As research continues, studies show that vitamin D seems to influence a broad range of metabolic systems by complex signaling pathways. In a recent meta-analysis, Yammine and colleagues examined four studies including 364 patients with type 2 diabetes and DPN to assess whether vitamin D supplementation would improve pain.2 Results of the individual studies showed increases in serum vitamin D levels along with improvements in McGill Pain Questionnaire scores, although there was a lack of correlation between pain scores and changes in vitamin D serum levels.  

In an interview with PPM, Dr. Yammine, who is head of the Diabetic Foot Clinic and Diabetic Foot Research Center at the Lebanese American University Medical Center-Rizk Hospital in Beirut, Lebanon,  said, “Our results suggest that attaining an absolute serum level of vitamin D could be the necessary step to perceptibly reduce pain, rather than a significant level increase following supplementation.”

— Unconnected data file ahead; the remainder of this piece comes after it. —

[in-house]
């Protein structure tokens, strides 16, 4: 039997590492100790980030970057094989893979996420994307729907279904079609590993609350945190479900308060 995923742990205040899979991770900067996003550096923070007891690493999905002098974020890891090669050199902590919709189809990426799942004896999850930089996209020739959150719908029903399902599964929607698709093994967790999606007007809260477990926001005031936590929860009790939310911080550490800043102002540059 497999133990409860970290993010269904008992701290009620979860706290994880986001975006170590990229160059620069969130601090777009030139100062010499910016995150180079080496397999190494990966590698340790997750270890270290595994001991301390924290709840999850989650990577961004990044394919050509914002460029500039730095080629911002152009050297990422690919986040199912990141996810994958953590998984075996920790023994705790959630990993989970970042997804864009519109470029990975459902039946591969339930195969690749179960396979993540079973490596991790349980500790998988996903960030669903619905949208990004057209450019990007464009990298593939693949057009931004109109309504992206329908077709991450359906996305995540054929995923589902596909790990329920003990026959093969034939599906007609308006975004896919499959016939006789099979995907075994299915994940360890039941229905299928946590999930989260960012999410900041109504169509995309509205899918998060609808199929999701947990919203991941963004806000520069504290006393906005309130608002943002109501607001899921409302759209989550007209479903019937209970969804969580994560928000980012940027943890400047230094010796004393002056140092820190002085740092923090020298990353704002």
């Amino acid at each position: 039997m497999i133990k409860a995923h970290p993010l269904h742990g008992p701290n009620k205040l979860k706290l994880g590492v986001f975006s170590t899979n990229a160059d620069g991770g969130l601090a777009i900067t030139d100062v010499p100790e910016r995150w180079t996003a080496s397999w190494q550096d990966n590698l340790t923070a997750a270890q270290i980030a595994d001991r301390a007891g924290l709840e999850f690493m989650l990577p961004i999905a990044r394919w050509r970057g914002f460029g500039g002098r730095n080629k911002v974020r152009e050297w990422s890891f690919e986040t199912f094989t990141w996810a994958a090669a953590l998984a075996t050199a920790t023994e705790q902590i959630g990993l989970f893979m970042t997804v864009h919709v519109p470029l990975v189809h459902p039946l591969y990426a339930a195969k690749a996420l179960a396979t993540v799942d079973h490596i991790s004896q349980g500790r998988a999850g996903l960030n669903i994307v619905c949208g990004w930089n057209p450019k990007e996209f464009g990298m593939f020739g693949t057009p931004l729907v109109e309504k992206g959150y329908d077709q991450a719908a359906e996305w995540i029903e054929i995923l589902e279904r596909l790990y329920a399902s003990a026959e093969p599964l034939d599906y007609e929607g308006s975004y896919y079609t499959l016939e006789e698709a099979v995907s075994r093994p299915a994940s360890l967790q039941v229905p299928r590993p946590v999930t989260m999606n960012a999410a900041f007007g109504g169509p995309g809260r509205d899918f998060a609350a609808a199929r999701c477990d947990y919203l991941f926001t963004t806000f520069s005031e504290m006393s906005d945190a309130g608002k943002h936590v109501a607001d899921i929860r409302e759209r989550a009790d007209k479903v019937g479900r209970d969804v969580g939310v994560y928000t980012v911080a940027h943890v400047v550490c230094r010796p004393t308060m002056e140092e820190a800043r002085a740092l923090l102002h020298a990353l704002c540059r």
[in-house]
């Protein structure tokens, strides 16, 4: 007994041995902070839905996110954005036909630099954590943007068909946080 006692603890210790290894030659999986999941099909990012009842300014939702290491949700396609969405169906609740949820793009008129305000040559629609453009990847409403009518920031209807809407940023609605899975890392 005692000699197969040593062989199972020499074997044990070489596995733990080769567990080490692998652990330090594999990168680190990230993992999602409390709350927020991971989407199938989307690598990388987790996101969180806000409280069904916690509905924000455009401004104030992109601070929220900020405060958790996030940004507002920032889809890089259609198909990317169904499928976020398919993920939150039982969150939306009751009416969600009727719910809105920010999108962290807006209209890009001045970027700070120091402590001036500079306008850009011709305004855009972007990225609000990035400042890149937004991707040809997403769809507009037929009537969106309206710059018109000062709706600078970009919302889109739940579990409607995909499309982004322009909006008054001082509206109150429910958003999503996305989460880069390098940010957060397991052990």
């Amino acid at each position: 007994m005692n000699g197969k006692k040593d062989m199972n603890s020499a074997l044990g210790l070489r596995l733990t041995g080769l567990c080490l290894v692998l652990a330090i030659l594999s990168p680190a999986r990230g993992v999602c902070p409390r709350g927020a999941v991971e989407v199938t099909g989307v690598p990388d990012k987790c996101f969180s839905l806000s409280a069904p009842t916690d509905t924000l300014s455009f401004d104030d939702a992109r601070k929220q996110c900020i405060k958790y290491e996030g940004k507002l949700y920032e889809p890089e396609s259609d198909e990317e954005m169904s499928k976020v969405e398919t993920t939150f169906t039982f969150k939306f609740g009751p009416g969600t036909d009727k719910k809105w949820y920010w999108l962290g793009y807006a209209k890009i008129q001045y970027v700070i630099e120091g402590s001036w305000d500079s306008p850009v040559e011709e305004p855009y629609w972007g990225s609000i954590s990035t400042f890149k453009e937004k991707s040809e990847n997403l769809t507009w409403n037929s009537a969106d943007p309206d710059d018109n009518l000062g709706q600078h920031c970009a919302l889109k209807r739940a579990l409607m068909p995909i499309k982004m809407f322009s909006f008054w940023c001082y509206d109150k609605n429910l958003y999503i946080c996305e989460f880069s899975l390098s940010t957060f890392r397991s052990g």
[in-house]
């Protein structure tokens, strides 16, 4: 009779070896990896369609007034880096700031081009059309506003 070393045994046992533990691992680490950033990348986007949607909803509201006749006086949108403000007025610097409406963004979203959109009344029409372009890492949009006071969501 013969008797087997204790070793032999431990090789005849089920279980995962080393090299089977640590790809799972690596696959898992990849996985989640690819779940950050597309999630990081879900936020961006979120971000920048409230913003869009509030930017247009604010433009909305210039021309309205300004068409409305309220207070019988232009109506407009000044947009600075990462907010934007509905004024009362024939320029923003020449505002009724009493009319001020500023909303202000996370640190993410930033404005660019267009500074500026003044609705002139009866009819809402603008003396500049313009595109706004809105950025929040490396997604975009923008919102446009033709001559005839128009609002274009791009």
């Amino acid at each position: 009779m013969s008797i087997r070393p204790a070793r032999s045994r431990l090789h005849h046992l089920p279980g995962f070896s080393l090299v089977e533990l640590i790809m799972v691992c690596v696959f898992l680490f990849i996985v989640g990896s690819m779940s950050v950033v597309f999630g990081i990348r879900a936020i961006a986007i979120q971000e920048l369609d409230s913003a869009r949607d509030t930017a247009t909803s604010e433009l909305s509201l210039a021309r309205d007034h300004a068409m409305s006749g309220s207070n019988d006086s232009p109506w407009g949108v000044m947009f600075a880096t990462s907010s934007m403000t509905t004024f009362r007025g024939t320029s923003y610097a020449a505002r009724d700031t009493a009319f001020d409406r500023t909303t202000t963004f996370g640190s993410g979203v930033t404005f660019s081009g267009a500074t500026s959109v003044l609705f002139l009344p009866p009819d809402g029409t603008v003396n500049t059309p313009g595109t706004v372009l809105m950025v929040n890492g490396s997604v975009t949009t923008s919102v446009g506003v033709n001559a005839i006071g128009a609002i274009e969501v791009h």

Biochemical changes in calcium signaling, neurotrophic factors, and production of active metabolites might explain the lack of correlation between pain scores and vitamin D serum level changes. “It could be that pain improvement would be correlated to a threshold of vitamin D value rather than the change from baseline,” he added. Thus, it seems likely that attaining such a threshold may require a personalized medicine approach.


Agreement on the Benefits of Vitamin D Replacement Therapy

While the research on DPN and vitamin D continues, investigators do agree that vitamin D replacement therapy in addition to glucose-lowering diabetes treatment could address any deficiencies that may be causing neuropathic pain symptoms and balance impairment associated with DPN.

Dr. Yammine concluded that vitamin D supplementation could further add value to the treatment of painful peripheral diabetic neuropathy. Although there is a general level of caution about supplementation among investigators and clinicians, Dr. Yammine believes it is due to a lack of knowledge, rather than resistance. “I have never seen a case of vitamin D toxicity. When searching in the literature, toxicity is extremely rare,” he added.

Last updated on: June 17, 2020